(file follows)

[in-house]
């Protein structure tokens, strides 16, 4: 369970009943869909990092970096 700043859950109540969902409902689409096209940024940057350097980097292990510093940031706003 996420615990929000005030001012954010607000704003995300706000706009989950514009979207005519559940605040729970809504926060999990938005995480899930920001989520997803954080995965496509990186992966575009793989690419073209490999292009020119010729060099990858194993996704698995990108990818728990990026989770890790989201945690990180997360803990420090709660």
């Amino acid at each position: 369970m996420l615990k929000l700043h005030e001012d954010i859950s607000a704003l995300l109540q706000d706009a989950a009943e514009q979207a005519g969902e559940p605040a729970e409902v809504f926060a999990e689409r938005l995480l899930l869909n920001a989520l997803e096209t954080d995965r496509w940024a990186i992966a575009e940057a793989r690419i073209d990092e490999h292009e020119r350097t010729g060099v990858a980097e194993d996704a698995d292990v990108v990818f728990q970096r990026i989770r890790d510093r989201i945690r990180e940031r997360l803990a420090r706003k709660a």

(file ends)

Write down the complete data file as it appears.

[in-house]
């Protein structure tokens, strides 16, 4: 369970009943869909990092970096 700043859950109540969902409902689409096209940024940057350097980097292990510093940031706003 996420615990929000005030001012954010607000704003995300706000706009989950514009979207005519559940605040729970809504926060999990938005995480899930920001989520997803954080995965496509990186992966575009793989690419073209490999292009020119010729060099990858194993996704698995990108990818728990990026989770890790989201945690990180997360803990420090709660």
């Amino acid at each position: 369970m996420l615990k929000l700043h005030e001012d954010i859950s607000a704003l995300l109540q706000d706009a989950a009943e514009q979207a005519g969902e559940p605040a729970e409902v809504f926060a999990e689409r938005l995480l899930l869909n920001a989520l997803e096209t954080d995965r496509w940024a990186i992966a575009e940057a793989r690419i073209d990092e490999h292009e020119r350097t010729g060099v990858a980097e194993d996704a698995d292990v990108v990818f728990q970096r990026i989770r890790d510093r989201i945690r990180e940031r997360l803990a420090r706003k709660a």